State AGs urge Senate to reject impeachment in stinging letter: 'A dangerous historical precedent'

( Fox )

The attorneys general of 21 states have come forward with a blistering rebuke of the impeachment of President Trump, asserting that it "establishes a dangerous historical precedent."

The Republican attorneys general, in a letter submitted to the Senate Wednesday morning and obtained by Fox News, urged the chamber conducting Trump's trial to "reject" the impeachment articles.

"If not expressly repudiated by the Senate, the theories animating both Articles will set a precedent that is entirely contrary to the Framers' design and ruinous to the most important governmental structure protections contained in our Constitution: the separation of powers," they wrote.

The letter accuses House Democrats of impeaching Trump as a politically motivated response to the 2016 election and warned that it poses a threat to the 2020 election as well.

"Even an unsuccessful effort to impeach the President undermines the integrity of the 2020 presidential election because it weaponizes a process that should only be initiated in exceedingly rare circumstances and should never be used for partisan purposes," the letter continued.


The attorneys general proceeded to pick apart the impeachment articles themselves. The abuse of power article, they claimed, "is based upon a constitutionally-flawed theory" that is "infinitely expansive and subjective" because it relies on the motivation the president had for "exercising concededly lawful constitutional authority" (emphasis in original) that Democrats deemed to be corrupt.

"It cannot be a legitimate basis to impeach a President for acting in a legal manner that may also be politically advantageous," they continued. "Such a standard would be cause for the impeachment of virtually every President, past, present, and future."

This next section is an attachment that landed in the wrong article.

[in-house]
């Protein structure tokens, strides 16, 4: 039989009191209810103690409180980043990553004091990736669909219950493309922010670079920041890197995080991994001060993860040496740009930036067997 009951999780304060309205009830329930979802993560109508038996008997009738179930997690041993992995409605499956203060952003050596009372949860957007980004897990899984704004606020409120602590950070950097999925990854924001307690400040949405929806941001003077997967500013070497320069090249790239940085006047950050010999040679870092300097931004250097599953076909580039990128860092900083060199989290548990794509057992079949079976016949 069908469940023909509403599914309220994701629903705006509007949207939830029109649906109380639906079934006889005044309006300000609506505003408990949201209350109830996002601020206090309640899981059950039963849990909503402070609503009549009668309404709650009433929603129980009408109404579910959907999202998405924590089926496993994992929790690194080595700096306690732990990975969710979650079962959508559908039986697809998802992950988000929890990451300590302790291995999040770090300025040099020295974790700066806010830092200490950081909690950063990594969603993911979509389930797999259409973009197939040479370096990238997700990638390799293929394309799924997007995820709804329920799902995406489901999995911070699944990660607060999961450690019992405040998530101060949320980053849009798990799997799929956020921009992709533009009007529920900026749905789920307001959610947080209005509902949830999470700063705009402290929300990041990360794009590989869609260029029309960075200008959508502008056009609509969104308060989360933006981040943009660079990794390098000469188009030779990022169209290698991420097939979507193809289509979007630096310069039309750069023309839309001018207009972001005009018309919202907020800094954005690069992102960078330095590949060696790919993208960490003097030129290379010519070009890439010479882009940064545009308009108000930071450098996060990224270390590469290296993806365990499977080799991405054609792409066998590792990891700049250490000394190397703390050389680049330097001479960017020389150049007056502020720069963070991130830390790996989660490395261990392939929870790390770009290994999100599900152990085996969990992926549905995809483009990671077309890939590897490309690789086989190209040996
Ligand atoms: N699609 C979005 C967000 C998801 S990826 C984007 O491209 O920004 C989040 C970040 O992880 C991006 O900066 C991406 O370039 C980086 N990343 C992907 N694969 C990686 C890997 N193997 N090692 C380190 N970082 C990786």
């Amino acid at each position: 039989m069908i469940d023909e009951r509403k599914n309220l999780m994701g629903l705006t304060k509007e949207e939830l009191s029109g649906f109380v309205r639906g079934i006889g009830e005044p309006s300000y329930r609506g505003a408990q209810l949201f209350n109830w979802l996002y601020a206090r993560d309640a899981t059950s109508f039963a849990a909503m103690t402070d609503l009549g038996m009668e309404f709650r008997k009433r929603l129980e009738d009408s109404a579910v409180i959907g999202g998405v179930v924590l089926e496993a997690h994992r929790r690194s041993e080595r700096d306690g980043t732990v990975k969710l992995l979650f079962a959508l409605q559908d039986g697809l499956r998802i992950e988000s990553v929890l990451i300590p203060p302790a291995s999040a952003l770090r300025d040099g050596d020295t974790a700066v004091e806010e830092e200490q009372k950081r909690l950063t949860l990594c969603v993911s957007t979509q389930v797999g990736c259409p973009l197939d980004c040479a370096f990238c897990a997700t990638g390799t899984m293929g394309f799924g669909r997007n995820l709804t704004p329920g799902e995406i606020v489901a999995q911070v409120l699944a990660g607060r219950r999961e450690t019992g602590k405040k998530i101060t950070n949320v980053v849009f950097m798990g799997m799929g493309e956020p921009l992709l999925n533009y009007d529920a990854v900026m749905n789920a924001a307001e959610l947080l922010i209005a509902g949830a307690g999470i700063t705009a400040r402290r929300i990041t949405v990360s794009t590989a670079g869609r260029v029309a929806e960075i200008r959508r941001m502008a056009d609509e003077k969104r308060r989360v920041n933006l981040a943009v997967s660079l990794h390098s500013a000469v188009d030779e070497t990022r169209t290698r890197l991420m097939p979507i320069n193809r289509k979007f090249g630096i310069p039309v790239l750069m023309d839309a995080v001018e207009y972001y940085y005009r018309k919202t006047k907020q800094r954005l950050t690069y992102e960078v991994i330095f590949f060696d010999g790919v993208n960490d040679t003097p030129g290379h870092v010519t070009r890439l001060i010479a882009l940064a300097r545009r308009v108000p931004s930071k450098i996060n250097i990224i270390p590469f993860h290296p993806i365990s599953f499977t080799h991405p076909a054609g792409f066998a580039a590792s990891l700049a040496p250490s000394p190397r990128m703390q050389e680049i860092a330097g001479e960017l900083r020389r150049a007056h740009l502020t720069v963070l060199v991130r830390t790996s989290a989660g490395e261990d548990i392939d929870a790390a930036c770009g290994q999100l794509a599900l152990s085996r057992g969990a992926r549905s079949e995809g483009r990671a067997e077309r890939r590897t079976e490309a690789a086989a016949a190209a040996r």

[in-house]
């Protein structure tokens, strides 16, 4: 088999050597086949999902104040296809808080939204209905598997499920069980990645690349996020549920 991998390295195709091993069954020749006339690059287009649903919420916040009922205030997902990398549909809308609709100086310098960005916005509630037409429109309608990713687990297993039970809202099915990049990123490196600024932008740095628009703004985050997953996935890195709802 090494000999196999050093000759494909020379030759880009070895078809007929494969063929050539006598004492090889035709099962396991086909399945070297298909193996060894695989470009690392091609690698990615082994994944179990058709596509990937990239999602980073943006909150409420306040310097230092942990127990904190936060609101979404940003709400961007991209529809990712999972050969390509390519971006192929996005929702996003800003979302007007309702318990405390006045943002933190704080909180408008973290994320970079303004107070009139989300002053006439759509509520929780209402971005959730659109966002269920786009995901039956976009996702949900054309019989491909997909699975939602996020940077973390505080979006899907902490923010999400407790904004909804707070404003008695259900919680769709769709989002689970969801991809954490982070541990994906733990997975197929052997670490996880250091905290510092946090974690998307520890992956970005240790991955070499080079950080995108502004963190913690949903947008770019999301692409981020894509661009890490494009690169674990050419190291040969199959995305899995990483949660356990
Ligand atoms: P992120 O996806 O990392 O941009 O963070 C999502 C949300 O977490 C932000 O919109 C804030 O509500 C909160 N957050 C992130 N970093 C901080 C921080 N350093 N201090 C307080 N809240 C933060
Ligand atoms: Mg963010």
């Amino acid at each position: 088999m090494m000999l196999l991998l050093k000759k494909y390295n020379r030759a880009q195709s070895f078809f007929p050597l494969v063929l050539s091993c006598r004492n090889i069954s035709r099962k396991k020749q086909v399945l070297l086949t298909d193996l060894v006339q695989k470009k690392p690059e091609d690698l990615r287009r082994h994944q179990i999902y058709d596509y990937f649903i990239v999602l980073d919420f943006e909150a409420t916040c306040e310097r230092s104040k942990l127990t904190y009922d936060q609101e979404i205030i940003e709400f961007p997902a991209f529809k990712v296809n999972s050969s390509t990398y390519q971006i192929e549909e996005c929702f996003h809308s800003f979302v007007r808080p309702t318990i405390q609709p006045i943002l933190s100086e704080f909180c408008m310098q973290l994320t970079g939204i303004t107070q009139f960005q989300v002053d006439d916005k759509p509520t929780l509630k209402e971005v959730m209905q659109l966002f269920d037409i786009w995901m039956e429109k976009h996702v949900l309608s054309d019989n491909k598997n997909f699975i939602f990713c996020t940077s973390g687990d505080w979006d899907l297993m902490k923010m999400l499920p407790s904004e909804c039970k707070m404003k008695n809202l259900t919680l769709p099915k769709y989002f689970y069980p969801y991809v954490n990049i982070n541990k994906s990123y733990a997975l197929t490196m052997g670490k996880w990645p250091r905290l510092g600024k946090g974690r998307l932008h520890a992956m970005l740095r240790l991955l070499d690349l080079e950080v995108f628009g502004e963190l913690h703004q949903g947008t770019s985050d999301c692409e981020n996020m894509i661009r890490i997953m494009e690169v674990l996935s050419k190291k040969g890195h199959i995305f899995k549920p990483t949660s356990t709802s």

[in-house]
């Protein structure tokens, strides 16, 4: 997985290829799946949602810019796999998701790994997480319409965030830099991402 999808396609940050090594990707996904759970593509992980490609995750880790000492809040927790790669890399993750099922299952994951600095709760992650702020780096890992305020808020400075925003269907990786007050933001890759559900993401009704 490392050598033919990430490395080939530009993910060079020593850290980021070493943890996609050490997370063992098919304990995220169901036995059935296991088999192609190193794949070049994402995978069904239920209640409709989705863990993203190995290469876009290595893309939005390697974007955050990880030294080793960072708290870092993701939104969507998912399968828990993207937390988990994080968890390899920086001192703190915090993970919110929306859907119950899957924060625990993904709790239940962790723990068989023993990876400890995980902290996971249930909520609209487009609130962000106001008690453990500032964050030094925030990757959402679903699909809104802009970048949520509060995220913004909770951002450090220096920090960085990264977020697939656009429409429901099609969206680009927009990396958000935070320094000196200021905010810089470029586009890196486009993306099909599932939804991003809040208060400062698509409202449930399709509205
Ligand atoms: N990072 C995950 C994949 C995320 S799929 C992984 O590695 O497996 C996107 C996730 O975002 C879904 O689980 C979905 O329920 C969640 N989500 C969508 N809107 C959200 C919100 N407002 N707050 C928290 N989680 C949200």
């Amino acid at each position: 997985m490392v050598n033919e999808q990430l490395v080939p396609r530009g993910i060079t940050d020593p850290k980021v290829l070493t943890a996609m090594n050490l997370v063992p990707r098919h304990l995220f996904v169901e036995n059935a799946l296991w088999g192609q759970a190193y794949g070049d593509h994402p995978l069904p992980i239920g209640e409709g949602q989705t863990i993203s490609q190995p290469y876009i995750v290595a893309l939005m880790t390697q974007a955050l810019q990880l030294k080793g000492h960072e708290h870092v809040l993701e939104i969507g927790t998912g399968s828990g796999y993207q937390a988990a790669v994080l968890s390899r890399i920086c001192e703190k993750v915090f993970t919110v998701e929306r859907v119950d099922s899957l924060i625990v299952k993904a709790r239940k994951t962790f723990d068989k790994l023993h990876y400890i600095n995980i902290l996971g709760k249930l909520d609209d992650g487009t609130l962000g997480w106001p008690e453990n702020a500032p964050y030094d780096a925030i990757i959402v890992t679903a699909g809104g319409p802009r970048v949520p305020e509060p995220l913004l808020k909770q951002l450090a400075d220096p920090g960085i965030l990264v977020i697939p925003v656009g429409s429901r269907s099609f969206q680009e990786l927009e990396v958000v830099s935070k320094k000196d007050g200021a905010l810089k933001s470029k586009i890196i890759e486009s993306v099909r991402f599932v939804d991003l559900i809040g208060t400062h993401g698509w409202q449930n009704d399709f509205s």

The attorneys general claimed that the second article of impeachment, obstruction of Congress, is "equally flawed," arguing that the House's theory means that a president can be impeached for invoking executive privilege. Doing so would render the privilege "meaningless," they said, because it would place the privilege "under unilateral control of the House."

Rather than impeach Trump for using privilege to block witnesses from testifying before the House's impeachment inquiry, they should have gone to court to challenge the president and enforce subpoenas, they said.

The precedent set by this impeachment, they warned, "will erode the separation of powers shared by the executive and legislative branches by subjugating future Presidents to the whims of the majority opposition party in the House of Representatives."

The letter comes as the trial moves into full swing, with opening arguments Wednesday following a heated floor session on the rules governing proceedings a day earlier. House Democrats slammed Senate Republicans for turning back their calls for witnesses, for now, right out of the gate.

“It’s embarrassing,” House Judiciary Committee Chairman Jerry Nadler, D-N.Y., said Tuesday. “The president is on trial in the Senate, but the Senate is on trial in the eyes of the American people. Will you vote to allow all the relevant evidence to be presented here? Or will you betray your pledge to be an impartial juror? ... Will you permit us to present you with the entire record of the president's misconduct? Or will you instead choose to be complicit in the president's coverup? So far I'm sad to say I see a lot of senators voting for a coverup, voting to deny witnesses, an absolutely indefensible vote, obviously a treacherous vote.”

The GOP letter was signed by the attorneys general of Alabama, Alaska, Arkansas, Florida, Georgia, Indiana, Kansas, Kentucky, Louisiana, Mississippi, Missouri, Montana, Nebraska, Ohio, Oklahoma, South Carolina, South Dakota, Tennessee, Texas, Utah, and West Virginia.